Stress relief toys are another way to influence the mind by doing something physical. Stress relief balls can provide value to those who’s anxiety manifests itself by restlessness and fidgeting. “Some people shake their legs, or bite their nails, or drum their fingers on the desk. Sometimes having an object to hold or mold can give enough grounding to affect your thoughts and dispense your excess energy,” Wilkins notes.
The use of stress relief toys can change based on the source of the stress. Is the stress coming from being stuck in a chair all day? A few simple exercises with a ball can go a long way. “Squeeze the ball(s) tightly in your hands, and shrug your shoulders as tight as you can to your ears,” Wilkins suggests. “Then release the shoulders and open your hands wide.”
“I think there are other uses for stress relief toys. After squeezing for a few minutes, I like to toss it up in the air, or bounce it off the wall, or try to make a basket in my trash can.”
Additionally, Wilkins says there are treatments to go beyond these few simple tools. Seeing a therapist or a physician is often imperative in certain situations.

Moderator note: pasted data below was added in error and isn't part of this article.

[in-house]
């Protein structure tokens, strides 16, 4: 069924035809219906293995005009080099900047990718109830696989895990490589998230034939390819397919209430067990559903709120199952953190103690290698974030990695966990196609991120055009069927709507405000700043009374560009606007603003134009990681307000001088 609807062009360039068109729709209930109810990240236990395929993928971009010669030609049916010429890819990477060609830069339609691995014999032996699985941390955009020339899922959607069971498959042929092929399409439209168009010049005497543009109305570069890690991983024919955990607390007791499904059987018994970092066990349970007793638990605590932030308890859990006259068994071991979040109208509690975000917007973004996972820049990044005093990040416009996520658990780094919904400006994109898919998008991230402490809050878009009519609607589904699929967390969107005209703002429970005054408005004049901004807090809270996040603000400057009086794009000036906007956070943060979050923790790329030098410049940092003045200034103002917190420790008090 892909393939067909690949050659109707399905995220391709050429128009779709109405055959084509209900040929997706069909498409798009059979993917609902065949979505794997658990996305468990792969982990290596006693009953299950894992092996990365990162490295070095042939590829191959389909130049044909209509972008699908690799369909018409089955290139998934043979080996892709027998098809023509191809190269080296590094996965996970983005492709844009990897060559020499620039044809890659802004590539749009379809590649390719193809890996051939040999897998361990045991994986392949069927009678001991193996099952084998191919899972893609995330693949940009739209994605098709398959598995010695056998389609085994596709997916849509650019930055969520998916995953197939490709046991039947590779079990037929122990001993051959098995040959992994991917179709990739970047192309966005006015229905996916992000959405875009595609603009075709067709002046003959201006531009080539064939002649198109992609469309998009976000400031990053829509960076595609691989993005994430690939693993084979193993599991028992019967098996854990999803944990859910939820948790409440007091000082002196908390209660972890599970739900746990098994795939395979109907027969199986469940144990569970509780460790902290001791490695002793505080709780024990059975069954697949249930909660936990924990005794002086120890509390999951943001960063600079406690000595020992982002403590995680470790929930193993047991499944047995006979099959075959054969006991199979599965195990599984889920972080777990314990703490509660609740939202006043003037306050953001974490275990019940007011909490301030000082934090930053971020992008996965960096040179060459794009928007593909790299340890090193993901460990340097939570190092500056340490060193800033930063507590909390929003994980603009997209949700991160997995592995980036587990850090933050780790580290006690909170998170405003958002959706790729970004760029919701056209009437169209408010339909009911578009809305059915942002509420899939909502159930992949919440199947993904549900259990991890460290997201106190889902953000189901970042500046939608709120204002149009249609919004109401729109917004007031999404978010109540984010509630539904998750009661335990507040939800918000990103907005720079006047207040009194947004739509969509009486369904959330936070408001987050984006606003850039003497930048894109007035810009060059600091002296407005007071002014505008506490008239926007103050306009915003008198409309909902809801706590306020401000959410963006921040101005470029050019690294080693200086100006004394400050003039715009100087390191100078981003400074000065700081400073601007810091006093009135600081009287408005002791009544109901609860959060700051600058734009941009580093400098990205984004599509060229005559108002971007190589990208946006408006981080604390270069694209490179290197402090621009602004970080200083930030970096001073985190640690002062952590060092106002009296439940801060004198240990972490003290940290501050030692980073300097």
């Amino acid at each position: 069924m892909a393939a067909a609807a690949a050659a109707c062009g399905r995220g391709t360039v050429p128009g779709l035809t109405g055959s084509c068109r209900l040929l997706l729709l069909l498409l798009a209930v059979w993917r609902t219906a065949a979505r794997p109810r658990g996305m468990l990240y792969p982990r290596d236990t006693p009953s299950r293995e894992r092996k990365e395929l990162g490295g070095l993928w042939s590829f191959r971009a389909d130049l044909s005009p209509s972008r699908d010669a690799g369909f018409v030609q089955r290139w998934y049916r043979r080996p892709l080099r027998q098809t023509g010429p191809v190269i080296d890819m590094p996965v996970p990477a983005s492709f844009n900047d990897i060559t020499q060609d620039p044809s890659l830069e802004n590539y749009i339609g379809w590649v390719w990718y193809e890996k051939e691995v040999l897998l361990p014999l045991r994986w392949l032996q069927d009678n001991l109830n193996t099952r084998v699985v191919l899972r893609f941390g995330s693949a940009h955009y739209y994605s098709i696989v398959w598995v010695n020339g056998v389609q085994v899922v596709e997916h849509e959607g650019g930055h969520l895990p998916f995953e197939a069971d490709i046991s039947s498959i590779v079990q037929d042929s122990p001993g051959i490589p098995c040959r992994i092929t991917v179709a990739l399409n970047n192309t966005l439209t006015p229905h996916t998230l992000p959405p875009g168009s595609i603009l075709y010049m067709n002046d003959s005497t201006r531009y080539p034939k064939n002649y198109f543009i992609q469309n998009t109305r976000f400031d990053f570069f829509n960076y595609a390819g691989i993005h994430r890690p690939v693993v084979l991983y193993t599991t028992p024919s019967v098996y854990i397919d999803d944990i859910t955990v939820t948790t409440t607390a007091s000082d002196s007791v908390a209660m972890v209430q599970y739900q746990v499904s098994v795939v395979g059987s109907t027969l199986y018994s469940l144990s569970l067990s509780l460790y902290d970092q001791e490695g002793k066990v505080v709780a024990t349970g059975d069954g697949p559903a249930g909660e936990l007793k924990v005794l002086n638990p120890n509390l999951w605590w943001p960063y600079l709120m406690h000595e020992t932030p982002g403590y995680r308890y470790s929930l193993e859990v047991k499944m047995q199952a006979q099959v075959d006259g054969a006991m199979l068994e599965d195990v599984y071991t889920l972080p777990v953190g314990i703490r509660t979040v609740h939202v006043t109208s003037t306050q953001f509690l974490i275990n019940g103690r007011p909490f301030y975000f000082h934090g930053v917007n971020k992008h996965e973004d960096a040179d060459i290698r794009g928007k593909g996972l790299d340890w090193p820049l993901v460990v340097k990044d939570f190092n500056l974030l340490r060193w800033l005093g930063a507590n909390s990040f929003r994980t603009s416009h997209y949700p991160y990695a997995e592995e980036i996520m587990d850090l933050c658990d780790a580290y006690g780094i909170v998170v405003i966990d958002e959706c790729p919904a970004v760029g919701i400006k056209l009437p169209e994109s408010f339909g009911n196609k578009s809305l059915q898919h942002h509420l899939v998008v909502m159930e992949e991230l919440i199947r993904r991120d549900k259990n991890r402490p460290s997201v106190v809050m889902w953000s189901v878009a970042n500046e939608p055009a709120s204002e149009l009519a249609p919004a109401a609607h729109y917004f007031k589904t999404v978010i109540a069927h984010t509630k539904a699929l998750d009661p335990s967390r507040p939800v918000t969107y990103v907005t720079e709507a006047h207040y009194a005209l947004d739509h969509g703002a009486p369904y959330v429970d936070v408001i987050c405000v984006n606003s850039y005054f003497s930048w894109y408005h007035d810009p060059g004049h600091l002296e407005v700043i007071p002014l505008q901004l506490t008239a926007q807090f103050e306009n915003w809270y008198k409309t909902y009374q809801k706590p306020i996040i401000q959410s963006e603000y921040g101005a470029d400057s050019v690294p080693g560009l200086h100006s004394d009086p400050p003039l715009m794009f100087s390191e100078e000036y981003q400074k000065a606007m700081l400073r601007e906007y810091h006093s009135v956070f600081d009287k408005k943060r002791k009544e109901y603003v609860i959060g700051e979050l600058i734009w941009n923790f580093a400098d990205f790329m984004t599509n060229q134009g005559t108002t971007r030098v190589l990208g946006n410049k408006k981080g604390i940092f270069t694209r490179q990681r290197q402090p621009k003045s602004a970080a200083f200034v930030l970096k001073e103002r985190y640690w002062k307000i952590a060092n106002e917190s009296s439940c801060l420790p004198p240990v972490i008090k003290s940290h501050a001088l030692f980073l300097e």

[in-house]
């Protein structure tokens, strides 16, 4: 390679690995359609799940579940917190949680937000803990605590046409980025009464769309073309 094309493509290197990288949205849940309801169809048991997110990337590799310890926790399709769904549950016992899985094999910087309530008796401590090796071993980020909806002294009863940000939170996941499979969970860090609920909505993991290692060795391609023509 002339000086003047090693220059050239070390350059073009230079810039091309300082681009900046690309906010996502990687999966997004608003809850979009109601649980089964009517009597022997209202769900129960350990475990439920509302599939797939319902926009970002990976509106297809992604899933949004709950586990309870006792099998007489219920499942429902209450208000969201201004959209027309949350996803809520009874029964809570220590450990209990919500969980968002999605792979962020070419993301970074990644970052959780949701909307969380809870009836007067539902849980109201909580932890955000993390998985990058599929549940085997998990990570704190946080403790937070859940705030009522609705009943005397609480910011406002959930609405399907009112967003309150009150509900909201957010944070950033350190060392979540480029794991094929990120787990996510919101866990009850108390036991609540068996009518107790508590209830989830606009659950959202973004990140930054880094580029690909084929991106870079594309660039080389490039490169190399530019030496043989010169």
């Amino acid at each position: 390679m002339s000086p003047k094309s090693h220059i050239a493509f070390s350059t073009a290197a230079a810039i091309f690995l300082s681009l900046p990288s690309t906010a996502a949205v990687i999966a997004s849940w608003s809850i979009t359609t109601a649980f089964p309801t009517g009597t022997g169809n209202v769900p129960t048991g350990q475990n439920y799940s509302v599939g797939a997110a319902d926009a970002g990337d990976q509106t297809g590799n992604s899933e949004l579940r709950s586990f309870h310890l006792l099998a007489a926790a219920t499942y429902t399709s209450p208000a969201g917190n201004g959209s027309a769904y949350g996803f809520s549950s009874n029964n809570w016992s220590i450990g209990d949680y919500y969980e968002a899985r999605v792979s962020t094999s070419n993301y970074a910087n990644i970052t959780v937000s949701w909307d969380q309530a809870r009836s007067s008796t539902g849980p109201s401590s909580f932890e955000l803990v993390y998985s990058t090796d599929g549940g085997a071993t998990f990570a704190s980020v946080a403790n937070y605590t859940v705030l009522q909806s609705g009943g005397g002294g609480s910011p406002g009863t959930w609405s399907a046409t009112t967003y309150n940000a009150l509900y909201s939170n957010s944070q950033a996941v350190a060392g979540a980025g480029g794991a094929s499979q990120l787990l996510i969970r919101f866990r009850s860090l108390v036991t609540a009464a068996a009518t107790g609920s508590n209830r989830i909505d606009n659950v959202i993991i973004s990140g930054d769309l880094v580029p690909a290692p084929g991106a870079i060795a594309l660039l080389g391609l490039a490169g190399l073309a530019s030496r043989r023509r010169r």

For others, technology can provide useful assistance. There’s an app she recommends called Headspace, and various other teaching aides online.
Every organization goes through its fair share of heartaches: losing customers to competition, facing cash flow struggles, making poor strategic decisions, etc.
Some might say that the companies with the fewest transgressions have the brightest futures, and they may be right. But I’d venture to say that the real measure of a company’s life expectancy is the ability to recover from the most trying of circumstances. To stare death (or bankruptcy) in the face and live to talk about it.